In this past Quality of Life grant cycle, there was a noted rise in applicants focused on enriching the lives of children living with disabilities through summer camps, social activities and sports centers. Bennett Institute Booster Club in Baltimore, Maryland, received $4,460 to purchase and repair sports wheelchairs for basketball so that more players can participate in the game.

Other grants extended within the category of adaptive sports include a grant for $6,500 to Community Rowing in Brighton, Massachusetts, to underwrite the purchase of programmatic equipment for the Para and Military Veterans Rowing Program. The initiative combines the extensive physical benefits of rowing with the social cohesion of a team experience. Participants within the program include children, teens, adults as well as veterans. Additionally, the Disabled Sports USA Far West program in Truckee, California, received $3,000 to support an adaptive water ski program and purchase critical pieces of equipment.

Educational initiatives like the New Alternatives for Children in New York City and Shane's Inspiration in Sherman Oaks, California, were awarded grants for $4,800 and $5,000 respectively. New Alternatives for Children provides an array of cultural, educational and recreational activities for children, such as in-class interactive play dates at playgrounds. Not only is this program beneficial for the participating children, it also provides much needed respite for caregivers. Shane's Inspiration also focuses on enhancing experiences for children by striving to engender strong social skills for kids living with disabilities, as well as instilling lessons of understanding and compassion with peers.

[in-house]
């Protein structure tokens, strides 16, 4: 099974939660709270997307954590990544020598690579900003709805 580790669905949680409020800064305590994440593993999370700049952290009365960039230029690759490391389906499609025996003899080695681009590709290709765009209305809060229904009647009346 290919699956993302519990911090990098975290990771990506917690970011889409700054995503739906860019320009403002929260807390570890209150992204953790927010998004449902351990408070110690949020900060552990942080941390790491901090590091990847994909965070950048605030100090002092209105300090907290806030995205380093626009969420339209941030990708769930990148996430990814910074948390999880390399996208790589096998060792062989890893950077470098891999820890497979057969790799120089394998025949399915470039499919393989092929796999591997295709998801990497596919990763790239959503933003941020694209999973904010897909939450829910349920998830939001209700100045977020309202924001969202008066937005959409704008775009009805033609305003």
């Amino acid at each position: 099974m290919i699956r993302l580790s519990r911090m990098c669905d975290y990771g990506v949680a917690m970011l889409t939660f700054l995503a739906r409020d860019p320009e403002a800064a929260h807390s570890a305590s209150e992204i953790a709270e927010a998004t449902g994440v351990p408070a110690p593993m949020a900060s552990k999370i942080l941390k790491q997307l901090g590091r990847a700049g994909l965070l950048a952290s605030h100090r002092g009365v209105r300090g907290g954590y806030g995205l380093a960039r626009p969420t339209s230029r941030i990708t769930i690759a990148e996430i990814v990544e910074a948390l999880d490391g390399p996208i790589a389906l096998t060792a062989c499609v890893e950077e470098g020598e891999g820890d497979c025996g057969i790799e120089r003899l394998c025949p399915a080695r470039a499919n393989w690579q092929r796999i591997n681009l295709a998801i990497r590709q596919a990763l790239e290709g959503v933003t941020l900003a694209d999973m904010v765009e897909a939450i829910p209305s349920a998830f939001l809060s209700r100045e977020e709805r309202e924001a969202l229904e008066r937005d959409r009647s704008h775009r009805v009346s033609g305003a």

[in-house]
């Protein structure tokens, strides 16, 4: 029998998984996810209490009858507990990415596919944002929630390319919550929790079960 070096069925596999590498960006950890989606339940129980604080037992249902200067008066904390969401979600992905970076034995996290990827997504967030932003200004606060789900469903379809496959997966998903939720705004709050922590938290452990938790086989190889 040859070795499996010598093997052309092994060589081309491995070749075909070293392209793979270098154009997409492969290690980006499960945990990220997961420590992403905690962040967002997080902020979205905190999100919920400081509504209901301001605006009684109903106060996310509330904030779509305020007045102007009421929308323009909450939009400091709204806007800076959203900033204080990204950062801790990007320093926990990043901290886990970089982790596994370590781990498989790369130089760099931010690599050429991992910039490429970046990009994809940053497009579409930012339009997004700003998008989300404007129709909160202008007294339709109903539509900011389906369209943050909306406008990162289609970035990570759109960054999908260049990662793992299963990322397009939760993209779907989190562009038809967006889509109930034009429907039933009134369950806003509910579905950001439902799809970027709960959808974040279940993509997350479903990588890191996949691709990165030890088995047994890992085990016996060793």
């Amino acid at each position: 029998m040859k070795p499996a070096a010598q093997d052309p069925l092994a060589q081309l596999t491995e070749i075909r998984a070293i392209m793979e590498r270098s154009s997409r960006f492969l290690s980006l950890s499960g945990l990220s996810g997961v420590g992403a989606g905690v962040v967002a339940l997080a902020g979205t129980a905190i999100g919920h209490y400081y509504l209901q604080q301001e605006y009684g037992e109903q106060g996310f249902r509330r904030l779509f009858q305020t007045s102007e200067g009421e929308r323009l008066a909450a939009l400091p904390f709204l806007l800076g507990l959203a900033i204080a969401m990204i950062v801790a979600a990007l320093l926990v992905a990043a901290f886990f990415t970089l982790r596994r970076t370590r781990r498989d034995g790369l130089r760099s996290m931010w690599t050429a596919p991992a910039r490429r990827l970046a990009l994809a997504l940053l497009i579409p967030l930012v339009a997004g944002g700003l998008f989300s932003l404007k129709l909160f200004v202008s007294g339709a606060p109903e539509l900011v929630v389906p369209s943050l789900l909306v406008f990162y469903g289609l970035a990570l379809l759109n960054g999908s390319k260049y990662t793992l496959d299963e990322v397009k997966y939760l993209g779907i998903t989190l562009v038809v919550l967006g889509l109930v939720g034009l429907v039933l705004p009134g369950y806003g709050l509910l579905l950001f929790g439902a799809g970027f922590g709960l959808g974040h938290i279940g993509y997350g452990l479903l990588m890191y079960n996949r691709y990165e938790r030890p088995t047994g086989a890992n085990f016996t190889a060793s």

The Christopher & Dana Reeve Foundation Quality of Life Grants Program was created to address the myriad needs of children and adults living with paralysis, as well as provide assistance and education to their families and caregivers. The grants support critical life-changing initiatives that aim to improve physical and emotional health while increasing quality of life and independence. Funded projects offer a diversity of services and approaches: improving access; providing education and job training; sponsoring organized sporting activities; and much more. Quality of Life grants are funded through a cooperative agreement with the Centers for Disease Control and Prevention (Award #U59DD000838).

About the Reeve Foundation

The Christopher & Dana Reeve Foundation is dedicated to curing spinal cord injury by funding innovative research and improving the quality of life for people living with paralysis through grants, information and advocacy. We meet all 20 of the Better Business Bureau's standards for charity accountability and hold the BBB's Charity Seal. The Paralysis Resource Center (PRC) is a program of the Reeve Foundation, and is funded through a cooperative agreement with the Centers for Disease Control and Prevention (CDC) Award No. U59DD000838. For more information, please visit our website at or call 800-539-7309.